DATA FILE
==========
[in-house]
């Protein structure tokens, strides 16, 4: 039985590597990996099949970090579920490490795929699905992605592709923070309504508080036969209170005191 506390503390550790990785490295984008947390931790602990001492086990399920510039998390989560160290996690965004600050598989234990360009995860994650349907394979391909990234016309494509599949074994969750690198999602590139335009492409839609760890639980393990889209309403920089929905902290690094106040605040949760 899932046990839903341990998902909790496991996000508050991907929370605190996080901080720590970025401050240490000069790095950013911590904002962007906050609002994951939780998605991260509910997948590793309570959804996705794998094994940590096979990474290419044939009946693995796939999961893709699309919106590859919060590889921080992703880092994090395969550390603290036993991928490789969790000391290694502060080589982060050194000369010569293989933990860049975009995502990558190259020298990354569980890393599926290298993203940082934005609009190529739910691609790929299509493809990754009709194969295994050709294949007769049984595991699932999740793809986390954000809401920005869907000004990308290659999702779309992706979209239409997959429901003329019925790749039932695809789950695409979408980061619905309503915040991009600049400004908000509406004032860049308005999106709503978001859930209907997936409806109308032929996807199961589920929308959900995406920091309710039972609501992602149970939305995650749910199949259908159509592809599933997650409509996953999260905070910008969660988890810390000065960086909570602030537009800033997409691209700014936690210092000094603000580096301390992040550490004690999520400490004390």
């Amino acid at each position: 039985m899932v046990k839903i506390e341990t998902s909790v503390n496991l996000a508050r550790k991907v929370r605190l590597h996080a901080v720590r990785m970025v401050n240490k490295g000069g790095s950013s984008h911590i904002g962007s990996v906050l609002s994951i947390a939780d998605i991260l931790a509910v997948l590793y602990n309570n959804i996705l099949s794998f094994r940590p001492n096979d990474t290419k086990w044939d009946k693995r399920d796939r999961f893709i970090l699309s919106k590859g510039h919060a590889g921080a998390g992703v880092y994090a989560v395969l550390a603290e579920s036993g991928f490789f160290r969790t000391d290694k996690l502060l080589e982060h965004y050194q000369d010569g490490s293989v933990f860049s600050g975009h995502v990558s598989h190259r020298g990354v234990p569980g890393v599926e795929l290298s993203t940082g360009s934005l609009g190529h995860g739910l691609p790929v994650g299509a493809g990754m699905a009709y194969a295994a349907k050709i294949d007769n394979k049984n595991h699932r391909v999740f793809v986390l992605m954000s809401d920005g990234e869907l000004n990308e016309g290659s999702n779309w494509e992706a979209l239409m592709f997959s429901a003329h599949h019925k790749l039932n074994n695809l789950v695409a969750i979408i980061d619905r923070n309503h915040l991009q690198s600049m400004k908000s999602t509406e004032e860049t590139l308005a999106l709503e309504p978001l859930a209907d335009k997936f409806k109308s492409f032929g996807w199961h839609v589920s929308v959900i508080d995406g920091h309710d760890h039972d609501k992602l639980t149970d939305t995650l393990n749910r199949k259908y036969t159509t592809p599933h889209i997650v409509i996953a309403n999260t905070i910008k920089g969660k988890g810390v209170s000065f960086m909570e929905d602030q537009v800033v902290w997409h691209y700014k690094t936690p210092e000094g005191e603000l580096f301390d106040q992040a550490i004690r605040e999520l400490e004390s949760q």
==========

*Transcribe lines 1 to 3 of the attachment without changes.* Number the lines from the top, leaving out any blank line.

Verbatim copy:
[in-house]
């Protein structure tokens, strides 16, 4: 039985590597990996099949970090579920490490795929699905992605592709923070309504508080036969209170005191 506390503390550790990785490295984008947390931790602990001492086990399920510039998390989560160290996690965004600050598989234990360009995860994650349907394979391909990234016309494509599949074994969750690198999602590139335009492409839609760890639980393990889209309403920089929905902290690094106040605040949760 899932046990839903341990998902909790496991996000508050991907929370605190996080901080720590970025401050240490000069790095950013911590904002962007906050609002994951939780998605991260509910997948590793309570959804996705794998094994940590096979990474290419044939009946693995796939999961893709699309919106590859919060590889921080992703880092994090395969550390603290036993991928490789969790000391290694502060080589982060050194000369010569293989933990860049975009995502990558190259020298990354569980890393599926290298993203940082934005609009190529739910691609790929299509493809990754009709194969295994050709294949007769049984595991699932999740793809986390954000809401920005869907000004990308290659999702779309992706979209239409997959429901003329019925790749039932695809789950695409979408980061619905309503915040991009600049400004908000509406004032860049308005999106709503978001859930209907997936409806109308032929996807199961589920929308959900995406920091309710039972609501992602149970939305995650749910199949259908159509592809599933997650409509996953999260905070910008969660988890810390000065960086909570602030537009800033997409691209700014936690210092000094603000580096301390992040550490004690999520400490004390």
């Amino acid at each position: 039985m899932v046990k839903i506390e341990t998902s909790v503390n496991l996000a508050r550790k991907v929370r605190l590597h996080a901080v720590r990785m970025v401050n240490k490295g000069g790095s950013s984008h911590i904002g962007s990996v906050l609002s994951i947390a939780d998605i991260l931790a509910v997948l590793y602990n309570n959804i996705l099949s794998f094994r940590p001492n096979d990474t290419k086990w044939d009946k693995r399920d796939r999961f893709i970090l699309s919106k590859g510039h919060a590889g921080a998390g992703v880092y994090a989560v395969l550390a603290e579920s036993g991928f490789f160290r969790t000391d290694k996690l502060l080589e982060h965004y050194q000369d010569g490490s293989v933990f860049s600050g975009h995502v990558s598989h190259r020298g990354v234990p569980g890393v599926e795929l290298s993203t940082g360009s934005l609009g190529h995860g739910l691609p790929v994650g299509a493809g990754m699905a009709y194969a295994a349907k050709i294949d007769n394979k049984n595991h699932r391909v999740f793809v986390l992605m954000s809401d920005g990234e869907l000004n990308e016309g290659s999702n779309w494509e992706a979209l239409m592709f997959s429901a003329h599949h019925k790749l039932n074994n695809l789950v695409a969750i979408i980061d619905r923070n309503h915040l991009q690198s600049m400004k908000s999602t509406e004032e860049t590139l308005a999106l709503e309504p978001l859930a209907d335009k997936f409806k109308s492409f032929g996807w199961h839609v589920s929308v959900i508080d995406g920091h309710d760890h039972d609501k992602l639980t149970d939305t995650l393990n749910r199949k259908y036969t159509t592809p599933h889209i997650v409509i996953a309403n999260t905070i910008k920089g969660k988890g810390v209170s000065f960086m909570e929905d602030q537009v800033v902290w997409h691209y700014k690094t936690p210092e000094g005191e603000l580096f301390d106040q992040a550490i004690r605040e999520l400490e004390s949760q």